Born in New York City, Coco began acting as a child. As an overweight and prematurely balding adult, he found himself relegated to character roles. He made his Broadway debut in Hotel Paradiso in 1957, but his first major recognition was for off-Broadway's The Moon in Yellow River, for which he won an Obie Award. For the next several years he worked steadily in commercials and on stage.
Coco's first collaboration with playwright Terrence McNally was an off-Broadway double-bill of one-act plays entitled Sweet Eros/Witness (1968), followed by Here's Where I Belong, a disastrous Broadway musical adaptation of East of Eden that closed on opening night. They had far greater success with their next project, Next, which ran for more than 700 performances and won Coco the Drama Desk Award for Outstanding Performance. Sixteen years later, the two would reunite for the Manhattan Theatre Club production of It's Only a Play.
Coco also achieved success with Neil Simon, who wrote The Last of the Red Hot Lovers (1969) specifically for him [pictured with Doris Roberts]. It won him a Tony Award nomination as Best Actor in a Play. The two later joined forces for a Broadway revival of the musical Little Me and the films Murder By Death, The Cheap Detective, and Only When I Laugh, for which he was Oscar-nominated.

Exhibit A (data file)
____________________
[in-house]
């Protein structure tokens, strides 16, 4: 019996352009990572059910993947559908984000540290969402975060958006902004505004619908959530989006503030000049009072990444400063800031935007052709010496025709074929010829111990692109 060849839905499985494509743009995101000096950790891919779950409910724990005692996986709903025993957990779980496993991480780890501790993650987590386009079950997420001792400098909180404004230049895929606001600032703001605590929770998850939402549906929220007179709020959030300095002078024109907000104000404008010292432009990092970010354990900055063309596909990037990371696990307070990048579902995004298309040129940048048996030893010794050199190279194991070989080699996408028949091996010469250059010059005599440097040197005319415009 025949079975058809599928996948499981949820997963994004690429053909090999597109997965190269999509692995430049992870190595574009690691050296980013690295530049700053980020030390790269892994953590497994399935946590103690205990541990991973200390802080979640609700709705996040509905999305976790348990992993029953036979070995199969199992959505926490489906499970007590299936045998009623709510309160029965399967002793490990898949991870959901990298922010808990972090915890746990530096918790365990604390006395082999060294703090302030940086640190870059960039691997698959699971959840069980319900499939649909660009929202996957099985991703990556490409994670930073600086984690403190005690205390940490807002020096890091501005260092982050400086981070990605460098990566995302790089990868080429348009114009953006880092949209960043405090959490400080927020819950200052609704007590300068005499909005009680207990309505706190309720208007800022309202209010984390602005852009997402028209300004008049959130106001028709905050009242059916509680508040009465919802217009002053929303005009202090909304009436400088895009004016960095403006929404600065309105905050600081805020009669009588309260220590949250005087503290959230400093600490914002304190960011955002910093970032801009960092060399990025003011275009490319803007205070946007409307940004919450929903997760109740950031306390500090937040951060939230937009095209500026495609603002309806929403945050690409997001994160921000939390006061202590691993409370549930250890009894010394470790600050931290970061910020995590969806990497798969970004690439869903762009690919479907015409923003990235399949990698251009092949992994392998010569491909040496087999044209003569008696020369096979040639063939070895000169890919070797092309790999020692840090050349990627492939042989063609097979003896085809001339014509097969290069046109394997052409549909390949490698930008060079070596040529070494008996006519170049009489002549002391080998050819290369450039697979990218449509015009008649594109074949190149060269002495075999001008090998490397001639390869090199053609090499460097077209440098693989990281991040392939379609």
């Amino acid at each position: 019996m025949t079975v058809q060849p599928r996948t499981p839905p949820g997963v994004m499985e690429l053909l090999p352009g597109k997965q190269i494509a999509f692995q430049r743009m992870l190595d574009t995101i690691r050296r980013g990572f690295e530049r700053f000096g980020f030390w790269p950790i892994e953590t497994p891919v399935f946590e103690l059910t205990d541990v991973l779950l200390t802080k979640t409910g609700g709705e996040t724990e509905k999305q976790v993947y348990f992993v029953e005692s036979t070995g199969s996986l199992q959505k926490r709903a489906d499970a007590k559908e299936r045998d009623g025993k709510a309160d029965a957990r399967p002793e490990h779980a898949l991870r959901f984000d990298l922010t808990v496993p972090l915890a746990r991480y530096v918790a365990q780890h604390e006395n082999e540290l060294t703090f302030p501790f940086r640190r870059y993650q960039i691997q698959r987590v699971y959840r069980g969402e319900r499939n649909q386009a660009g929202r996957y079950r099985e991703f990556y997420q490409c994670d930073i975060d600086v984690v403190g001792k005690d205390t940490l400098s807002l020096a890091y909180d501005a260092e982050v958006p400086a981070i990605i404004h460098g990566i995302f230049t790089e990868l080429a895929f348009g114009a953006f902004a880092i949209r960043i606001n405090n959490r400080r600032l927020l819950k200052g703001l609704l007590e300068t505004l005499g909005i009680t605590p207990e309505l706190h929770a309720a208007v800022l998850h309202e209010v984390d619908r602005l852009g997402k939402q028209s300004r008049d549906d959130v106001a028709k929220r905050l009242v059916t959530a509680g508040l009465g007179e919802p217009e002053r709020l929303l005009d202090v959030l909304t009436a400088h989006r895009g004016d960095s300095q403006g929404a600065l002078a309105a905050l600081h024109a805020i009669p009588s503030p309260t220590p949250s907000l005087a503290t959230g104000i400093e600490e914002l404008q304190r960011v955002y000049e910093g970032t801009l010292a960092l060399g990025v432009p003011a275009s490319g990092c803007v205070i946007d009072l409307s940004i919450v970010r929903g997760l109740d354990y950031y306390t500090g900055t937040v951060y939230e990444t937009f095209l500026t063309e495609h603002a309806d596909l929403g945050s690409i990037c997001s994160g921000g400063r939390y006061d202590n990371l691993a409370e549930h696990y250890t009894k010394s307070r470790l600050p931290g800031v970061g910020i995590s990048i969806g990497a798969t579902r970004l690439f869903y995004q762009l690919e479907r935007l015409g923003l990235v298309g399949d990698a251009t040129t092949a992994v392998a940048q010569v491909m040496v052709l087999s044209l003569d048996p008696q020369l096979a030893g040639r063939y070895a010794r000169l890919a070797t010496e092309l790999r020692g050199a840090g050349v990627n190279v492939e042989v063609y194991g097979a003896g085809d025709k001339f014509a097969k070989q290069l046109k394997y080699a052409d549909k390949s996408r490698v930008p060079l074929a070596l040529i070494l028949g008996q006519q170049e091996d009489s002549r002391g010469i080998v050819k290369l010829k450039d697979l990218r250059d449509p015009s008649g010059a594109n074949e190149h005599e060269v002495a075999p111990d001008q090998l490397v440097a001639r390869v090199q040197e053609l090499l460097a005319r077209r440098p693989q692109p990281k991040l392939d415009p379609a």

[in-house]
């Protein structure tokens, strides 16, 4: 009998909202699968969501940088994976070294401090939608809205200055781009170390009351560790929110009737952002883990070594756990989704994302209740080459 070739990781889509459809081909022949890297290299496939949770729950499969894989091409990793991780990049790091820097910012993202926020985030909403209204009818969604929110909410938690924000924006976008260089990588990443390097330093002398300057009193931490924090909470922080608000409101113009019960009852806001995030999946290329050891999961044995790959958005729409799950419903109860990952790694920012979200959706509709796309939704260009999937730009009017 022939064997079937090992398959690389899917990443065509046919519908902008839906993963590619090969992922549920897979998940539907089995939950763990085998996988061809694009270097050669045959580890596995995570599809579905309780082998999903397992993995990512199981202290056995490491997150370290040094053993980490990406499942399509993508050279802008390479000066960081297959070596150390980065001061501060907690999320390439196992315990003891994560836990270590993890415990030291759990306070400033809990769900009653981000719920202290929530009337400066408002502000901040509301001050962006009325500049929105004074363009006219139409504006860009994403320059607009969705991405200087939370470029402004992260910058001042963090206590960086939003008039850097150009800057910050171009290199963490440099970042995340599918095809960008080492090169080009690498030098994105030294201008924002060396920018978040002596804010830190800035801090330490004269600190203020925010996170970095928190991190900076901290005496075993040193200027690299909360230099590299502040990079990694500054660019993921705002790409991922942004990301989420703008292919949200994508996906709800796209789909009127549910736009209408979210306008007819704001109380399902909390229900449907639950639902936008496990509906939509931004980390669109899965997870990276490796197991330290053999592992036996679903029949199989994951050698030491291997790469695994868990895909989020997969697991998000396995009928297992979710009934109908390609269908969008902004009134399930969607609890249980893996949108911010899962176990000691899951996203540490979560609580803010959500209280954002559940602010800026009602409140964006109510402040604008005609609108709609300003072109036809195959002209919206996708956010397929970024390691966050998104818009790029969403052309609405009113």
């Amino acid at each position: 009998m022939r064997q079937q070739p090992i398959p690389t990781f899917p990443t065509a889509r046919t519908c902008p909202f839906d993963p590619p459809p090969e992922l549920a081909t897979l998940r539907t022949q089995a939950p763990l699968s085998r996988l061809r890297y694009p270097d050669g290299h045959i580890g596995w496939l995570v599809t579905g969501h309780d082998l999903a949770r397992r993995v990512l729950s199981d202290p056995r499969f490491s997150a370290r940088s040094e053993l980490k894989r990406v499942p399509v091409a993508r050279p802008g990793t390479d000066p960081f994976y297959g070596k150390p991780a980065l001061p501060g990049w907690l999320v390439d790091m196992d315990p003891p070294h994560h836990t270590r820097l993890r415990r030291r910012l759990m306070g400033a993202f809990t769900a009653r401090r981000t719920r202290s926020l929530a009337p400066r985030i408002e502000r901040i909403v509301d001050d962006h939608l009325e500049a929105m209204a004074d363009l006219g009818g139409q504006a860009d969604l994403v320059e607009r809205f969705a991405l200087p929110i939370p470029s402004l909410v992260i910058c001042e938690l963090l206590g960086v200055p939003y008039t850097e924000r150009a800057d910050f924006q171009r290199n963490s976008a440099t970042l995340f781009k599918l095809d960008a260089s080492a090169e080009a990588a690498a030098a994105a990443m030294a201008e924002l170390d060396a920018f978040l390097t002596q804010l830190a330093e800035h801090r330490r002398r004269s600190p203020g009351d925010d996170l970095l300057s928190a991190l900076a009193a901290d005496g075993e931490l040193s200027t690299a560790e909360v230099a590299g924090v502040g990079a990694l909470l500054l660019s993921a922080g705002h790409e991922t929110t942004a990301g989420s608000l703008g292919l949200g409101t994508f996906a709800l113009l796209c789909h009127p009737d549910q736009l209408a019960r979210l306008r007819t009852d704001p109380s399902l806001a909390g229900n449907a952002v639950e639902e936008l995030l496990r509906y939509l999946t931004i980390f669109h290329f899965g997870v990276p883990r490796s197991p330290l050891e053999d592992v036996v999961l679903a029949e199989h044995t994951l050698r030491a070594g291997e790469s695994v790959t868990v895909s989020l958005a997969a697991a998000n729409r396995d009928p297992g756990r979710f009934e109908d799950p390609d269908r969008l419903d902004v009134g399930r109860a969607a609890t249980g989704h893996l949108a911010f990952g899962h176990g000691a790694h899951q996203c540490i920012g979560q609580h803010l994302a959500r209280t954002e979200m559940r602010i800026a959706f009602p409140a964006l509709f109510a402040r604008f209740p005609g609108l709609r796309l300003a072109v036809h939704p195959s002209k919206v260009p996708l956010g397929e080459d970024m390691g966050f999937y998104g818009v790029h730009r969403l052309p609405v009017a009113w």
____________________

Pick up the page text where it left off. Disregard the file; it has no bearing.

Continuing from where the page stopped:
He worked as a musician in the dramatic movie "Death laid an egg" directed in 1968 by italian director Giulio Questi.
Coco's additional film credits include Ensign Pulver, Tell Me That You Love Me, Junie Moon, Man of La Mancha, Such Good Friends, A New Leaf, The Wild Party, and The Muppets Take Manhattan.
On television, Coco starred in two unsuccessful 1970s series and made guest appearances on many shows, including Marcus Welby, M.D., Fantasy Island, Murder, She Wrote, The Love Boat, and St. Elsewhere, for which he won an Emmy Award. One of his last TV assignments was a recurring role on the sitcom Who's The Boss?.
In his final years, Coco became known for his cooking prowess, publishing several best-selling cookbooks and making frequent guest appearances on talk shows garbed in a chef's hat and apron.
Coco died of a heart attack in New York City in 1987 at the age of 56.